The only downside to the defense this year will be their youth in the secondary, especially with some of our opponents this year who throw the ball a lot, but we should see more pressure from the defensive front than we’ve seen in recent memory to help them out. The defensive line will be anchored by DT Roy Miller who is a giant on the inside and a pre-season All-American pick. On the ends, you’ll see familiar names in Brian Orakpo and Aaron Lewis, with some young blood in the wings in Sam Acho. At LB, plan to see a rotation of Roddrick Muckelroy, Rashad Bobino, and Sergio Kindle. Everyone’s been waiting for Kindle to really step in to his own since coming out of high school a few years ago, and anyone who’s seen this kid hit people knows that he’s scary enough on the field that I look for him under my bed every night before I go to sleep. The LB core should be extremely talented and fast this year, covering sideline to sideline in a flash and making huge hits. The secondary has a lot of youth, but they are all talented – look for Ryan Palmer and Deon Beasley on the corners, with freshman Blake Gideon and Earl Thomas at safety. Chykie Brown or Christian Scott will likely be the fifth DB in the scheme. While young, all of them can hit and tackle in the open field, and will grow with every game they play.
The special teams will also be by committee, likely with a different kicker for kick-offs, field goals and punts. Ryan Bailey, from Nebraska game fame, returns as the team’s FG kicker – he was the Big 12’s most accurate kicker last year. Kick-offs should feature true freshman Justin Tucker (from Austin Westlake), and I saw him kick last year as a senior in high school, and he has a cannon of a leg for a young guy. And, at punter we’ll likely see the return of Trevor Gerland, although he’s seeing some pretty good competition from Tucker there too. Coach Duane Akina also returns to coaching the special teams, and I think that will benefit the team, as Texas’ special teams play was the worst in Mack Brown’s tenure last year. You can be assured that the best players, regardless of starting roles, will be on the field.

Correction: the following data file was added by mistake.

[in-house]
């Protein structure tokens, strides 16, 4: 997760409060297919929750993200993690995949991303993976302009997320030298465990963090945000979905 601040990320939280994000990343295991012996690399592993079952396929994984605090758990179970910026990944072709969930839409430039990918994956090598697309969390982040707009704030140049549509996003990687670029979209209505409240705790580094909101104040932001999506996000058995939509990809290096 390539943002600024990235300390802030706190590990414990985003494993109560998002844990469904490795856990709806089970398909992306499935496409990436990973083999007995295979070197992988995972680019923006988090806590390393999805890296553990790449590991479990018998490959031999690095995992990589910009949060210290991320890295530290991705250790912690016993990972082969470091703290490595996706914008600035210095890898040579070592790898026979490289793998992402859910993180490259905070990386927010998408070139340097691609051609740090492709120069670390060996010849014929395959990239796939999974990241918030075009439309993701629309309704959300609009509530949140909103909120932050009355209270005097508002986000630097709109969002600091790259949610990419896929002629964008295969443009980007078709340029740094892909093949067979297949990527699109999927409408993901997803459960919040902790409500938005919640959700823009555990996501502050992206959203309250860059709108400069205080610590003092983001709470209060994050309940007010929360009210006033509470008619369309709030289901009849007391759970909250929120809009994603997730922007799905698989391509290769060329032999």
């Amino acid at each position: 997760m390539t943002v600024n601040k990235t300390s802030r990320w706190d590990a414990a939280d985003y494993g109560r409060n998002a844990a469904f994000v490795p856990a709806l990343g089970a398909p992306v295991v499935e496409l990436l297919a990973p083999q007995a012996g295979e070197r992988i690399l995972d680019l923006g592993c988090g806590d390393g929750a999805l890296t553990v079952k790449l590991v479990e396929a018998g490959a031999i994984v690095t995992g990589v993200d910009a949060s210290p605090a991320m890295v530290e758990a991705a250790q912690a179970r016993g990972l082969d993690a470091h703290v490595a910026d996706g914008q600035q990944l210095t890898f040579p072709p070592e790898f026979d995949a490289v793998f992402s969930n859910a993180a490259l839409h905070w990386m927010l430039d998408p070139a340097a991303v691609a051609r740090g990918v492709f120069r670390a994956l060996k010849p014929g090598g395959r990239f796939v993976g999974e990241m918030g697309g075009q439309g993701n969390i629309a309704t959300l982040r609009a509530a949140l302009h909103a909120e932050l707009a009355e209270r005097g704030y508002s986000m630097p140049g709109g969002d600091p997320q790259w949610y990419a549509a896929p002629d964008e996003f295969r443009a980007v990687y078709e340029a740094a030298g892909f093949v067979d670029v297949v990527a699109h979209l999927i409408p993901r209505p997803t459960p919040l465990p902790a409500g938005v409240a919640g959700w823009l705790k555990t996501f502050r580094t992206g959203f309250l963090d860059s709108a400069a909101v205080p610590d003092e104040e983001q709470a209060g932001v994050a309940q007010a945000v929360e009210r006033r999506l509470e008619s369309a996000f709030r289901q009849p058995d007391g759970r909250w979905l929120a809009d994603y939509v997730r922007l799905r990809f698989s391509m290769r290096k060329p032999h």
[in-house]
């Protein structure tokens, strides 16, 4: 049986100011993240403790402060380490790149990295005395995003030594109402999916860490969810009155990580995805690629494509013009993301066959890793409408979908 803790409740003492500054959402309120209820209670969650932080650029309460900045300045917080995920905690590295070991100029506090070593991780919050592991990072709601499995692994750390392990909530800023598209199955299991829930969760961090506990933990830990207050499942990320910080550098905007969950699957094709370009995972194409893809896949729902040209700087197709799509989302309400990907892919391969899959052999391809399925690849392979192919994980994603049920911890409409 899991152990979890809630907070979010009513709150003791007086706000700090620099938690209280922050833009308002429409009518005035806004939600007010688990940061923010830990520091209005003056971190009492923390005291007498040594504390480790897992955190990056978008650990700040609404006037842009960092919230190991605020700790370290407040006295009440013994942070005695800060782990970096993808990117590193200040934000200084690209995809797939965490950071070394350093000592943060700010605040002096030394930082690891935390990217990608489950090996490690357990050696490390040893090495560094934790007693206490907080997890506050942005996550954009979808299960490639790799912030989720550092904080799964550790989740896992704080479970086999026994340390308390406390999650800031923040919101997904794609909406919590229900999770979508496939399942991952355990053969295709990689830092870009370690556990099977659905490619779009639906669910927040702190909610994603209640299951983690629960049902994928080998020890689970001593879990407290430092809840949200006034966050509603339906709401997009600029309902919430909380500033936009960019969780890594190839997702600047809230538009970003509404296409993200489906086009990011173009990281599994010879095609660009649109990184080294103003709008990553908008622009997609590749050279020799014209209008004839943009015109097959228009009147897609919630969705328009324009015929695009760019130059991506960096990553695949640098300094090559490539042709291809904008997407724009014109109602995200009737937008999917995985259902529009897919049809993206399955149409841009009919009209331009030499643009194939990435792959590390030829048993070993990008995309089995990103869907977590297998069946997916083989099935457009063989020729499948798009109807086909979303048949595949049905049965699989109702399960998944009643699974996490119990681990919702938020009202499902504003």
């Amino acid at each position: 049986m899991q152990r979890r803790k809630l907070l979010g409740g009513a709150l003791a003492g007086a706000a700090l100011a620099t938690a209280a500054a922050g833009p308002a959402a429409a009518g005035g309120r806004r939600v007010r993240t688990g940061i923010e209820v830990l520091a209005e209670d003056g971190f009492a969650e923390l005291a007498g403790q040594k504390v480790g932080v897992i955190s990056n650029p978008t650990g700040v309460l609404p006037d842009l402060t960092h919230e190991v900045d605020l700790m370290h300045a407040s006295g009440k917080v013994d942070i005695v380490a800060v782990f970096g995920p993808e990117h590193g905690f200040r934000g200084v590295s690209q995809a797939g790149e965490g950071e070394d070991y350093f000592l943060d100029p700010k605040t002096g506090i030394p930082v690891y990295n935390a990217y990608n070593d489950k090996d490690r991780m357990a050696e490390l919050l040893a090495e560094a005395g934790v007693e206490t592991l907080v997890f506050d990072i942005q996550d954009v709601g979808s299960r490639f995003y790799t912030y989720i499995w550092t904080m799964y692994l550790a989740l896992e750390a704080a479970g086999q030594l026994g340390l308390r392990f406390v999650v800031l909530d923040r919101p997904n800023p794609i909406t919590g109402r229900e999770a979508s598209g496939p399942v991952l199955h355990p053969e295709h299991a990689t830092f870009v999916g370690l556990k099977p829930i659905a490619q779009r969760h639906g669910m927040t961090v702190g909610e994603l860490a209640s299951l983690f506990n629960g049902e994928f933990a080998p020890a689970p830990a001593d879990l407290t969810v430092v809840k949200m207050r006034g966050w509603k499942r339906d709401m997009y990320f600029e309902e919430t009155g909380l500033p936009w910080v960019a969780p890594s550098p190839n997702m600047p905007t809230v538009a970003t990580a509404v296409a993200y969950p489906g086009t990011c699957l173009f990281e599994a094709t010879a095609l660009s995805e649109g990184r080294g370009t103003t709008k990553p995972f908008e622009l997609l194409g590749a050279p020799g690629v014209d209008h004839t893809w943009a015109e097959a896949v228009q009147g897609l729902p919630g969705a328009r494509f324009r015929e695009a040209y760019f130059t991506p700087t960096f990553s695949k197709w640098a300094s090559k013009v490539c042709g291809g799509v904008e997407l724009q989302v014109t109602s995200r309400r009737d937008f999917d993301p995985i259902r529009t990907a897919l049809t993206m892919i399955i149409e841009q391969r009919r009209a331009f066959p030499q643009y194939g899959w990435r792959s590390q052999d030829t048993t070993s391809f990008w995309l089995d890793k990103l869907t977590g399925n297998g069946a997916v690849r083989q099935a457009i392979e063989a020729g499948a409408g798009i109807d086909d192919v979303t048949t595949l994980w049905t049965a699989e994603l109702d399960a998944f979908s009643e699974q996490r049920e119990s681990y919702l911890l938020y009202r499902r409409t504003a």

Eyes Of TX’s Prediction
Texas 28, FAU 17
Florida Atlantic Owls
We’ll start out by paraphrasing FAU coach Howard Schnellenberger’s comments about this game: “Texas is talented, but they’re not tough,” among many other degrading comments about this year’s Horns. Two days later, he denied ever saying a word. I guarantee you this – his quote has been plastered all over the locker room in Austin, and his FAU Owls are in for an in-the-trenches brawl come Saturday. I can’t wait.
FAU is talented, though…they won the New Orleans Bowl last year, and return a lot of starters on both sides of the ball. They have a potent offense led by QB Rusty Smith, who threw for 3,688 yards and 32 TDs last season. He’s not mobile, but given time (which his veteran OL will do), he can pick defenses apart. This will be a real test for the Texas secondary early in the season. Smith’s main target downfield will be Cortez Gent, who is tall and lean, but had over 1,000 yards receiving and nine TDs last year. Look for their TE’s to get involved as well, as they are small and more like WRs, which creates a mismatch for most LBs. Their running game is mediocre, but features a trio of talented backs, each with decent rushing totals last year. On defense, FAU stars LB Frantz Joseph who is a master at holding down his territory on the field, and their secondary is anchored by two small, but NFL-worthy CBs in Corey Small and Tavious Polo. But like Texas, they will start two true freshman at the safeties – I smell opportunity, especially the more they sneak up to support their weak DL on Texas’ running game.
Texas should be able to man-handle this team over the course of four quarters, but look for FAU to mix it up, utilize quick passes to avoid the pass rush, and highlight their RB trio out of the backfield to keep Texas off-balance while attacking the young Horns secondary. The Horns are three TD favorites in this game, but I think FAU comes in with some fire and keeps it close for three quarters. I just can’t trust Vegas odds after last year’s Arkansas State near-miss.
Other UTexas News
Finally, I want to congratulate all of the current and former Texas Olympic stars who brought home 14 total medals from Beijing, including 10 gold medals. Athletes include: Aaron Peirsol (swimming), Cat Osterman (softball), Garrett Weber-Gale (swimming), Ricky Berens (swimming), Sanya Richards (track), Brendan Hansen (swimming), and Ian Crocker (swimming). These totals don’t include Longhorn coaches who helped train those athletes, including Eddie Reese (swimming), Bubba Thornton (track), and Gail Goestenkors (basketball). To put things in to perspective, Texas ranked 8th in total medals won at the Beijing Olympics. In total, Texas athletes have brought home 116 medals, including 67 gold, 31 silver and 18 bronze, in Olympic history.